Vegreville, AB September 2, 2003 The Alberta Research Council says it has signed a one-year agreement with Alberta Environment to examine the effects of various water treatment processes on removing blue-green algae (cyanobacteria) and associated toxins from drinking water.
Blooms of blue-green algae are common in Alberta’s nutrient-rich ponds, streams and lakes. Many rural communities depend on small surface sources for drinking water, so utility operators must be aware of techniques for removing cyanobacteria and managing the risk of toxins entering their treatment plants. Toxins produced by some species of cyanobacteria can cause liver damage or promote liver cancer.
“Blue-green algae present several challenges to municipal water treatment facilities, including their tendency to clog filters and contribute to taste and odour quality concerns,” says Wendell James, research engineer with the Alberta Research Council. “However, the greater concern is the release by cyanobacteria of toxic substances, such as Microcystin-LR.”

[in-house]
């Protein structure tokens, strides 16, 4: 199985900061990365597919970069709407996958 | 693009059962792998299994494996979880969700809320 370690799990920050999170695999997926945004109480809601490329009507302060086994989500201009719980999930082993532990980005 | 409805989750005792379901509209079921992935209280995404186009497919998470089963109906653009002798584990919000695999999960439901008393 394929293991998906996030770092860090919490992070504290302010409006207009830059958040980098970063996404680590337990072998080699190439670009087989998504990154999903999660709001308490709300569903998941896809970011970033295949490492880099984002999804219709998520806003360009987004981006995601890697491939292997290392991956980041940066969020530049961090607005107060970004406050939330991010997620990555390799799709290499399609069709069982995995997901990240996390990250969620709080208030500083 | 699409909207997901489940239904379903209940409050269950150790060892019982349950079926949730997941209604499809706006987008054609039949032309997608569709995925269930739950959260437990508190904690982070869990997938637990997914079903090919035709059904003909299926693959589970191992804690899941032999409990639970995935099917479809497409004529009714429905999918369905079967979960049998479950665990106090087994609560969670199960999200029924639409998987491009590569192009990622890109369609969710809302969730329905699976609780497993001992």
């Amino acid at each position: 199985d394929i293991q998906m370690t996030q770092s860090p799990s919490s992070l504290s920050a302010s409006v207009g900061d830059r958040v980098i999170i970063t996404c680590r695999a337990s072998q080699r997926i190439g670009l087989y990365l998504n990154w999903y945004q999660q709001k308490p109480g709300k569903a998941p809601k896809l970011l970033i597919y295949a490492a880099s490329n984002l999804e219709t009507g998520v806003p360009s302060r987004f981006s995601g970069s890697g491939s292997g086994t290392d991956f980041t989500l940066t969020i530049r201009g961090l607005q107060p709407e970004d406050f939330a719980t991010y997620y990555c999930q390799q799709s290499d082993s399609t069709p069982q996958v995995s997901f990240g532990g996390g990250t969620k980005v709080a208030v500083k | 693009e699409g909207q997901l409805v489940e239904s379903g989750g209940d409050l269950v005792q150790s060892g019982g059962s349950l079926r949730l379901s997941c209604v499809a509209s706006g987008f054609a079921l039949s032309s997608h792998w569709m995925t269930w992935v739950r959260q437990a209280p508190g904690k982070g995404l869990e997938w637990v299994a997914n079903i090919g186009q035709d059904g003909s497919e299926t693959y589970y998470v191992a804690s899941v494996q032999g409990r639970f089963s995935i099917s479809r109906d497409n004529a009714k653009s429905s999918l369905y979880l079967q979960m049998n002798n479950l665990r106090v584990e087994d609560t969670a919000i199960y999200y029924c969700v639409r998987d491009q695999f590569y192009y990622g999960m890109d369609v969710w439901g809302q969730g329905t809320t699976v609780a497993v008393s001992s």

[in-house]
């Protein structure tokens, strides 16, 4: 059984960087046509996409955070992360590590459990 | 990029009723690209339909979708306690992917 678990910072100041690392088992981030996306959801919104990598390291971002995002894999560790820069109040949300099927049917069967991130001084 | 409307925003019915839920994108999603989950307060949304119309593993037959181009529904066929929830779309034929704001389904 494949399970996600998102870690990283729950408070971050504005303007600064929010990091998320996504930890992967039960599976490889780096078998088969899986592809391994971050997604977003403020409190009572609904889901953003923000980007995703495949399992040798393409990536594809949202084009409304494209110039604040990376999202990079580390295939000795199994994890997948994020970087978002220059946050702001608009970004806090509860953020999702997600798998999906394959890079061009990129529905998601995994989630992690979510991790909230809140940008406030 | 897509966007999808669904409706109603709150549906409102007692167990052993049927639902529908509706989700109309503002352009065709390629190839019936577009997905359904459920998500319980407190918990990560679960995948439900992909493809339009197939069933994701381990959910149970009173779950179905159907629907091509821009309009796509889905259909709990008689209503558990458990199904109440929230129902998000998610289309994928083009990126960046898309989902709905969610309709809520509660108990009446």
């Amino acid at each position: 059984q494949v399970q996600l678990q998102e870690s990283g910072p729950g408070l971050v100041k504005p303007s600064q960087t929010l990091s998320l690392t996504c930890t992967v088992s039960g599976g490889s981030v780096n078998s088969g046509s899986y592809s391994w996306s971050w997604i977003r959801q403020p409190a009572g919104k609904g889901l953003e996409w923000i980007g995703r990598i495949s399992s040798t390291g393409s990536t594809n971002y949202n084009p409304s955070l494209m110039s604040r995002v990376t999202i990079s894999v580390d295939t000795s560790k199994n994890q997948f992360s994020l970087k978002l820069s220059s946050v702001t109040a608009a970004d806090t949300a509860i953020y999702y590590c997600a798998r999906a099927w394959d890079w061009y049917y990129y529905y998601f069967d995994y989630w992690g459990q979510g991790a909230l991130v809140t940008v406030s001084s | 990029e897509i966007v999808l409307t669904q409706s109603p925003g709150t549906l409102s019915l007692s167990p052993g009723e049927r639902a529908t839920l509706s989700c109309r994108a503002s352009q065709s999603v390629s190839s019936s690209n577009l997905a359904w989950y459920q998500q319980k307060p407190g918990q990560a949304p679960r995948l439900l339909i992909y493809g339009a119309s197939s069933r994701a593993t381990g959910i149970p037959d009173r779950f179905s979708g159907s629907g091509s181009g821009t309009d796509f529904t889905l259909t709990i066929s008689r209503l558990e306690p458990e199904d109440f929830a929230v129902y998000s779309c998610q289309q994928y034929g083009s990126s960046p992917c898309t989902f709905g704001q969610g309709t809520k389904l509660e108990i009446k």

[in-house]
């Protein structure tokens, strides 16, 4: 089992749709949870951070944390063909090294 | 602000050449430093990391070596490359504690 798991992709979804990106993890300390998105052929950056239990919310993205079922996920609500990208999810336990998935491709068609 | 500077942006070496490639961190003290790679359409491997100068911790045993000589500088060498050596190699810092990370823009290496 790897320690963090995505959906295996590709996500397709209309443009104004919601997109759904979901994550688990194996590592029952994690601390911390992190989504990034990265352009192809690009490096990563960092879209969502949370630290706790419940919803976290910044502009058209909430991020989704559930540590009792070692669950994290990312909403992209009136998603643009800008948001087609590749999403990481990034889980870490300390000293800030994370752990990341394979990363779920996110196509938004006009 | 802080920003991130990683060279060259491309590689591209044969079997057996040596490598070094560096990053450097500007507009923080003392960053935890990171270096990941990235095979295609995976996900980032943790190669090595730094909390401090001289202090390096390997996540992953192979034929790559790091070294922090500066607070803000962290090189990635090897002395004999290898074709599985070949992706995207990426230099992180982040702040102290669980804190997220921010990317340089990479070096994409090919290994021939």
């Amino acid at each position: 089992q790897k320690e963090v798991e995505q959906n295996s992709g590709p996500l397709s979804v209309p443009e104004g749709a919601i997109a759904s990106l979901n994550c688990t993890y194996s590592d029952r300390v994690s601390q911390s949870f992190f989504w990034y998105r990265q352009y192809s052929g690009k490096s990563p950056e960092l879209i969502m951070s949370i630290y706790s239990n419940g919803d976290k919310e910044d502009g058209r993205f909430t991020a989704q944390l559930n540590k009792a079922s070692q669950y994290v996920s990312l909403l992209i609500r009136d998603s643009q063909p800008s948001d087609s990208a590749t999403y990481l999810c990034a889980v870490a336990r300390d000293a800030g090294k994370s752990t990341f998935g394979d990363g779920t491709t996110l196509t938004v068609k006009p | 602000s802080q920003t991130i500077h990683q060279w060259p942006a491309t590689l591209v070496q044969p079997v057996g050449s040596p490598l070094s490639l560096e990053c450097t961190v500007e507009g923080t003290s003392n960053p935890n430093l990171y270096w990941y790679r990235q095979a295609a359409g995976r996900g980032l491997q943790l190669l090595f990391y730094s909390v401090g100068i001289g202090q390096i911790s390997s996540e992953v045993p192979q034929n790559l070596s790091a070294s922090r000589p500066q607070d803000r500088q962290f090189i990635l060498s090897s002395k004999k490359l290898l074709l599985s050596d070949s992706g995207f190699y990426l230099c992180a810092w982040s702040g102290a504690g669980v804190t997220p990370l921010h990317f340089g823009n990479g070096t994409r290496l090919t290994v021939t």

“Water treatment processes like settling or flotation must be fine-tuned to remove cyanobacteria cells effectively," he adds. "Some current treatment practices can rupture the cells, releasing harmful toxins. Once released, these extra-cellular toxins are difficult to break down, requiring the use of strong chemical oxidants such as ozone.”
ARC scientists will experiment with two common species of cyanobacteria to establish better control strategies for removing cells and associated toxins. The study has two main components, which are:
– Optimizing settling and flotation processes for removing cyanobacteria cells, and
– Examining the potential benefits of chemical oxidation and ultraviolet irradiation for removing cells and destroying toxins.
James says he expects to complete the research project on blue-green algae by March 2004.